The Bleeding Edge of EIPH in Horses

Learn about recent research on the causes of EIPH, how it affects horses and their performance, and furosemide use in equine athletes.
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The Bleeding Edge of EIPH in Horses
Very few horses with EIPH actually have epistaxis—blood coming from the nose. | Photo: iStock

Where are we with bleeders, their performance, and furosemide administration

The Thoroughbred racehorse is arguably the poster child for “bleeding.” Study results show, however, that any horse of any breed, age, or discipline participating in any type of strenuous exercise likely suffers some degree of exercise-induced pulmonary hemorrhage (EIPH). Further, researchers say graphic photos of horses with blood streaming from their noses during or after competition do not accurately reflect EIPH’s true nature.

“Very few horses with EIPH actually have epistaxis—blood coming from the nose,” says Scott Hay, DVM, president of the Florida-based racetrack practice Teigland, Franklin and Brokken DVMs, in Fort Lauderdale, and 2021 president of the American Association of Equine Practitioners. “This occurs in only rare instances, an estimated 0.15-0.84% of race starters in Thoroughbreds, for example.”

A more accurate picture of EIPH shows a healthy performance horse breathing hard after exercise without a speck of blood in sight, though some could be present in the lower airways or trachea.

“The only proven medication to help prevent EIPH is to administer the diuretic furosemide (Lasix) prior to exercise—a practice that receives great scrutiny by the public, particularly in racehorses,” Hay relays. 

While most disciplines allow ­furosemide administration, many Thoroughbred racing jurisdictions in the United States have recently adopted a race-day ban of the medication.

In this article we’ll present the most recent research on what causes EIPH and how it affects horses and their performance, and we’ll explore furosemide use in equine athletes.

Failure of the Blood-Gas Barrier

EIPH in Horses: What You Need to Know
EIPH in Horses: What You Need to Know

Horses have experienced EIPH for centuries, dating as far back as the mid-1600s. David Poole, DSc, PhD, director of the cardiorespiratory exercise lab and professor in the department of kinesiology at Kansas State University, in Manhattan, suggests EIPH is a consequence of poor evolutionary design.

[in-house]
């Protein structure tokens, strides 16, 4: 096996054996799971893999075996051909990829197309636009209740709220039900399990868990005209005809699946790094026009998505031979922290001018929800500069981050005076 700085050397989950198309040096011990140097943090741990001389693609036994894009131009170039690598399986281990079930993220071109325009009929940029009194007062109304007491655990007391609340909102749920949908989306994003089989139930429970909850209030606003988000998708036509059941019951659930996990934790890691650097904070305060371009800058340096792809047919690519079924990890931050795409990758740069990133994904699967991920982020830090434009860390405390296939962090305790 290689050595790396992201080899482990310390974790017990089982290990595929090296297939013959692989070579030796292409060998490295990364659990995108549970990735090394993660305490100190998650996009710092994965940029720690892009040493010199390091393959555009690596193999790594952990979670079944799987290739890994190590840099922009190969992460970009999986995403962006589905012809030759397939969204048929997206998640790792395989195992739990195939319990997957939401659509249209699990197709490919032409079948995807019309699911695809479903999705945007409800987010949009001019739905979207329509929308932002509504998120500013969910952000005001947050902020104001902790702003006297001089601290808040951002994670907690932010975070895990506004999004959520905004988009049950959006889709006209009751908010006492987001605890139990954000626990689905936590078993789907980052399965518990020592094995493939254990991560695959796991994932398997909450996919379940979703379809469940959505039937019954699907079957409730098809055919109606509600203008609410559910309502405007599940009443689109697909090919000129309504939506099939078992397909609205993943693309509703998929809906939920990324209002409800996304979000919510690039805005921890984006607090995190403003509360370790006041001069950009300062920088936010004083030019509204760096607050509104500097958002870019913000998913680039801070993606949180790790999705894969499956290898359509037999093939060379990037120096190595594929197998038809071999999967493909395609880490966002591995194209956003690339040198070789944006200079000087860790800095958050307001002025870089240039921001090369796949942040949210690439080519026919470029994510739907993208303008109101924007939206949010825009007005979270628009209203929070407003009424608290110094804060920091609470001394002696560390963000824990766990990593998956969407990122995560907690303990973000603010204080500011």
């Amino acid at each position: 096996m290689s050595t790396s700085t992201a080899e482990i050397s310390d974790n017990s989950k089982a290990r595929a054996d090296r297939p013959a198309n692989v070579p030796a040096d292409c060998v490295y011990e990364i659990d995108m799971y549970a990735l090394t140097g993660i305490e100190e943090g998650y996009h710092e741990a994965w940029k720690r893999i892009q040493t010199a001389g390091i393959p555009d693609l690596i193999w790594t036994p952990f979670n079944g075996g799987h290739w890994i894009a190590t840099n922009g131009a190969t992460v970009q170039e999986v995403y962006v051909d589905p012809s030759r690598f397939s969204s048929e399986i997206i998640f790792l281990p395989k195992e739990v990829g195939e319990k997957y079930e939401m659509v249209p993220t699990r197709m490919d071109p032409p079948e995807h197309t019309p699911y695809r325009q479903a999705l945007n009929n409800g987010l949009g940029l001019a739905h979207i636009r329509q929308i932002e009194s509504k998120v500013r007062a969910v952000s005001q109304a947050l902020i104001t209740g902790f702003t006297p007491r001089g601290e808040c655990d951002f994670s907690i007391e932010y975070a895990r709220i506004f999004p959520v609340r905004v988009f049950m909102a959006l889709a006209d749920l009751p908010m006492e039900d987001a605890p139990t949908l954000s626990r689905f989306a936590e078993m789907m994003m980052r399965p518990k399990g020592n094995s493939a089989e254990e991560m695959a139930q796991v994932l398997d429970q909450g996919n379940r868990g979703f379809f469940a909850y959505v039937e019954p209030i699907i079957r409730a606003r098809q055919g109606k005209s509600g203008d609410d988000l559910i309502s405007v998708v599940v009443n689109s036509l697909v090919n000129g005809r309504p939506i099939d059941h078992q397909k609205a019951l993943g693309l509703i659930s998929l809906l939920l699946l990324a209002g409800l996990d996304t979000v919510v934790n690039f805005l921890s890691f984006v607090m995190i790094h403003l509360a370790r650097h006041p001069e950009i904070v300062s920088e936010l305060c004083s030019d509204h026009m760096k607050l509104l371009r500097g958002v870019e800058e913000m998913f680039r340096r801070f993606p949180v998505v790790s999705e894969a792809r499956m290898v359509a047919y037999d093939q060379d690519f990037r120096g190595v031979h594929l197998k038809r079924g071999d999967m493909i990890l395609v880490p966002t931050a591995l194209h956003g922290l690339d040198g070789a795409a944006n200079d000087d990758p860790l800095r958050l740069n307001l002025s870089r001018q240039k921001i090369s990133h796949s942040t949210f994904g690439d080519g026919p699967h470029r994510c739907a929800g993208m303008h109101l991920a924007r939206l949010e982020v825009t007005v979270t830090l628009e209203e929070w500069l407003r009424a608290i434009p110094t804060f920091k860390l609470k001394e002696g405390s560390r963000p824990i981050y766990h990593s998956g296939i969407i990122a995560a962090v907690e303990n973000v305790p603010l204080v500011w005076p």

“Only a very thin layer of tissue ­measuring approximately 1/50,000 of an inch separates the blood vessels in the walls of the lung tissue and the air inside the deepest regions of the lung,” he says. “That tissue, called the blood-gas barrier, is all that maintains the blood on one side and the air on the other. When a horse is exercising, the cardiac output is very high, which means the blood pressure in the blood vessels inside the lungs is also very high. At the same time, the air pressure in the alveoli (small sacs in the lungs where gas exchange occurs) is quite negative.”

This negative pressure is what draws the air into the lungs, expanding the rib cage. The combination of high blood pressure and negative air pressure across the blood-gas barrier causes it to rupture, allowing blood to flow into the airways.

Hunting for Blood

Because most horses do not have visible blood flowing from their nostrils, veterinarians diagnose bleeders using tracheobronchoscopy (TBE) or bronchoalveolar lavage (BAL, or lung wash). The TBE is a standard “scope” of the upper airways, while a lung wash involves infusing a small volume of fluid into the lungs and collecting a sample of cells from the lower airways for microscopic analysis.

Unlike a BAL, a TBE does not require sedation and is a comparatively easy stallside procedure for equine veterinarians at the track. A standard grading scale (see sidebar above) allows veterinarians to characterize the severity of bleeding in a fairly consistent fashion.